May 10 (Bloomberg) -- The Department of Labor’s move to restrict how journalists transmit market-sensitive economic data risks disrupting financial markets, Senator Roy Blunt said.
In a letter to Secretary of Labor Hilda Solis, Blunt, a Missouri Republican, objected to the agency’s plan to have media organizations remove from the department computer software, hardware and communications lines used to transmit news on data such as the unemployment rate and consumer prices.
“Given the market-moving impact of these numbers and the largely automated processes of today’s market institutions, even a minor flaw in the timing or accuracy of this data could result in a destructive impact on global markets,” Blunt wrote in his letter, dated today.
Reporters in so-called lockups are given data in advance of its release to the public, allowing time to prepare stories using their own hardware, software and data lines. The new system would force journalists, including Bloomberg News reporters, to use government-provided equipment and Internet access, with no guarantee they can send their stories at exactly the same moment.
“I am deeply concerned that the new policy proposed by DOL will not only result in the degradation in the quality of information the American people receive on the economy, but also represents a fundamental threat to the media’s First Amendment rights and a disturbing retreat from the government transparency that the Obama administration so often touts,” Blunt wrote.
Jesse Lawder, a Labor Department spokesman, didn’t immediately respond to a telephone call and an e-mail message seeking comment.
Blunt urged the agency to solicit public input on the proposed changes, saying that “a period of public consultation that affords the media, investors and other concerned Americans an opportunity to examine these issues is absolutely essential to any proposed changes,” he said.
More than 39,000 E-Mini S&P 500 contracts worth $2.7 billion traded on the Chicago Mercantile Exchange in the five minutes after the Labor Department released its February employment report March 9, data compiled by Bloomberg show. The value was more than nine times the average of $290 million for five-minute intervals in the past decade, the data show.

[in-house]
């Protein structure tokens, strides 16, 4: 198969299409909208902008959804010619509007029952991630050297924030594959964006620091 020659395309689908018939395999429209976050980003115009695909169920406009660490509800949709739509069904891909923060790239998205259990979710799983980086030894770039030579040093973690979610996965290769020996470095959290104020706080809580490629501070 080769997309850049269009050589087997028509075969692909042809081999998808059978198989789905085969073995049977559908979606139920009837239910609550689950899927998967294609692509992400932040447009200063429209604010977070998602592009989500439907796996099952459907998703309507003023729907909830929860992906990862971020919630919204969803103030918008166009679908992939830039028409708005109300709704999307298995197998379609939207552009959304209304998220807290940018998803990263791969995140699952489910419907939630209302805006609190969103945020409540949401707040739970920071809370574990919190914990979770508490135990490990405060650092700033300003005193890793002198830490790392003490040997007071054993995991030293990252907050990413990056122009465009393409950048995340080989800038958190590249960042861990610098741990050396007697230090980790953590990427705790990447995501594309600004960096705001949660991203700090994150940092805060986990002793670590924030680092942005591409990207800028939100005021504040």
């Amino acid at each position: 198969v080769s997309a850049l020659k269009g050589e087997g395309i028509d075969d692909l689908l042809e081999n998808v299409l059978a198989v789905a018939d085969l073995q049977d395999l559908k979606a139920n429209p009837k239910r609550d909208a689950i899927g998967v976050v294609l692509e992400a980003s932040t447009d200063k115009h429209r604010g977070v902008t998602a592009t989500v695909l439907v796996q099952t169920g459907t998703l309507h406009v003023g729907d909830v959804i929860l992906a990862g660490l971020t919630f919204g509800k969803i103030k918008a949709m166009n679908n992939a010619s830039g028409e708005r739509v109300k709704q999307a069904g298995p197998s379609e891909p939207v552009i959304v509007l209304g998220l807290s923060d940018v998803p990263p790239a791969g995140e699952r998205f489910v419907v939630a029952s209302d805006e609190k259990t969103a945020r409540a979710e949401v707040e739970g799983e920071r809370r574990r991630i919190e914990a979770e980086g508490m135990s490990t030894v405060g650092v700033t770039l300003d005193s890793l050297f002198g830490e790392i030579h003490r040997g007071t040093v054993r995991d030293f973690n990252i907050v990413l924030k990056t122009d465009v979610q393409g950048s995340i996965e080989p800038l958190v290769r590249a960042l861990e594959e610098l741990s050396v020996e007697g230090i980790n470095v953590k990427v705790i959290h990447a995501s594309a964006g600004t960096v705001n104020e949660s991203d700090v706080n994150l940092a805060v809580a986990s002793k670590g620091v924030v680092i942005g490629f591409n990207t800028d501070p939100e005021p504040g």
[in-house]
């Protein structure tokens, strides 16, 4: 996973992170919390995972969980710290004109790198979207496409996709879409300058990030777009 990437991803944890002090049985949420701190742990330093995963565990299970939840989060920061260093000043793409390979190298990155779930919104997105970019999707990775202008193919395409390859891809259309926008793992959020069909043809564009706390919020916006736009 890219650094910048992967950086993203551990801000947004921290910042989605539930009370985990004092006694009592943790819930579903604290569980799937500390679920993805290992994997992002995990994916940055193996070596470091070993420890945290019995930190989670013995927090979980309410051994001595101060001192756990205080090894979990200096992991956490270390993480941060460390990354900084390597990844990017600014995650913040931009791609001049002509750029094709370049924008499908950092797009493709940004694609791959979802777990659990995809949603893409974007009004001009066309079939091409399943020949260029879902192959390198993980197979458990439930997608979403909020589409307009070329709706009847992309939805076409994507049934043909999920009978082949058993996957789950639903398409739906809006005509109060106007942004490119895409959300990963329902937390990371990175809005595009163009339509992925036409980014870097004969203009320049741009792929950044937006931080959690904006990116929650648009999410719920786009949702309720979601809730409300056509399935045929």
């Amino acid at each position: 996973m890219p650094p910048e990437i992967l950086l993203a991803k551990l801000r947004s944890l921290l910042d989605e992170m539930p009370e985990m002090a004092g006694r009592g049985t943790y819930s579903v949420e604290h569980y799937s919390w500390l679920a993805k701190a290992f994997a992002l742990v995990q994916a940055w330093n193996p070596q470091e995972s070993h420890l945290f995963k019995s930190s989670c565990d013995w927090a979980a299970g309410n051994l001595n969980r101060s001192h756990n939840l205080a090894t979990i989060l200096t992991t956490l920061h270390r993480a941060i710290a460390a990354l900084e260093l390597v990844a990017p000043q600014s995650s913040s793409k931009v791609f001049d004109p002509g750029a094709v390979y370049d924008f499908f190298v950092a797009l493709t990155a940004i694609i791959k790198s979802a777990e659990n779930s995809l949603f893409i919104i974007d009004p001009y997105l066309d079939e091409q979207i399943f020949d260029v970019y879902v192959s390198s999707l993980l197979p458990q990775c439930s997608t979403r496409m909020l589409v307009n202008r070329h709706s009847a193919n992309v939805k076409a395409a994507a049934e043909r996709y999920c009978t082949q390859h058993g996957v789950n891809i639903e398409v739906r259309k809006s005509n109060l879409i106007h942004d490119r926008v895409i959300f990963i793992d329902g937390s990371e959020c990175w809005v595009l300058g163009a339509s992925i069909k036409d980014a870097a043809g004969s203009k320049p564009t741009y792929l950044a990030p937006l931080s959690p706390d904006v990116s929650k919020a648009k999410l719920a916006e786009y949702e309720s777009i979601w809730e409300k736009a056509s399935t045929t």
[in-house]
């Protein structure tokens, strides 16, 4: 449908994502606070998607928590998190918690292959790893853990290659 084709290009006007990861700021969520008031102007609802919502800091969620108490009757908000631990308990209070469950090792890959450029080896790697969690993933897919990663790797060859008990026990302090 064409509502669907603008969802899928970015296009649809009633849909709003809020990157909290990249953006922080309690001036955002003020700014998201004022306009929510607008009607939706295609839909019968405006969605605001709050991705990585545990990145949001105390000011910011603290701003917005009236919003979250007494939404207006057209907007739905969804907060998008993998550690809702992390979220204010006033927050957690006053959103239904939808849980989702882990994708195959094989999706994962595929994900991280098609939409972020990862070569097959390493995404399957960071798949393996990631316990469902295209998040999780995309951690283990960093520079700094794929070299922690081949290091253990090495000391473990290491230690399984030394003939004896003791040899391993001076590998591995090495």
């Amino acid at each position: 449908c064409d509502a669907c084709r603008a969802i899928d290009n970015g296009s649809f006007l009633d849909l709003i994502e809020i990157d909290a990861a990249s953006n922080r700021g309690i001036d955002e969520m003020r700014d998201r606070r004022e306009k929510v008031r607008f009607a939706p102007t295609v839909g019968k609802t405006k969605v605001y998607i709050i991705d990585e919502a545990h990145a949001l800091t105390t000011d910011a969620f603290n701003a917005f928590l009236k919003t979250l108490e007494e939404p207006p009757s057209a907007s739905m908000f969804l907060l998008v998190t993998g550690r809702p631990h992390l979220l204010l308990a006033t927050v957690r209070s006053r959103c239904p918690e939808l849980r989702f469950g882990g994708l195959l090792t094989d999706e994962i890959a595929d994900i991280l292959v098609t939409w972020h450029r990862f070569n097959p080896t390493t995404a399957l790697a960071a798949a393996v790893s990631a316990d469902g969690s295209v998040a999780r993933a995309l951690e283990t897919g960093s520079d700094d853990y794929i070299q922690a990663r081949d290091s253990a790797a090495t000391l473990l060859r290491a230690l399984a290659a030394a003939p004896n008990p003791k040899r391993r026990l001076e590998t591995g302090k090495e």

In the five minutes after the release of the March report on April 6, more than 45,000 contracts worth about $3.2 billion traded, almost 13 times the decade average, the data show. The E-Mini is the most popular futures contract tracking the benchmark gauge for American equities.
Blunt asked Solis to explain the purpose of the changes, flaws in the current system as well as measures the Labor Department would take to protect the new process from a failure or a cyber attack.
Bloomberg News, which participates in the lock-ups along with news organizations including Thomson Reuters, the Associated Press and Dow Jones Newswires, has written to the Department of Labor opposing the changes.
The department has said it can’t promise journalists they will be able to transmit market-sensitive economic releases at exactly the same time under changes resulting from the first review of procedures in a decade.
“I’m not going to guarantee anything,” Carl A. Fillichio, the department’s senior adviser for communications and public affairs in Washington, said on a conference call last month.
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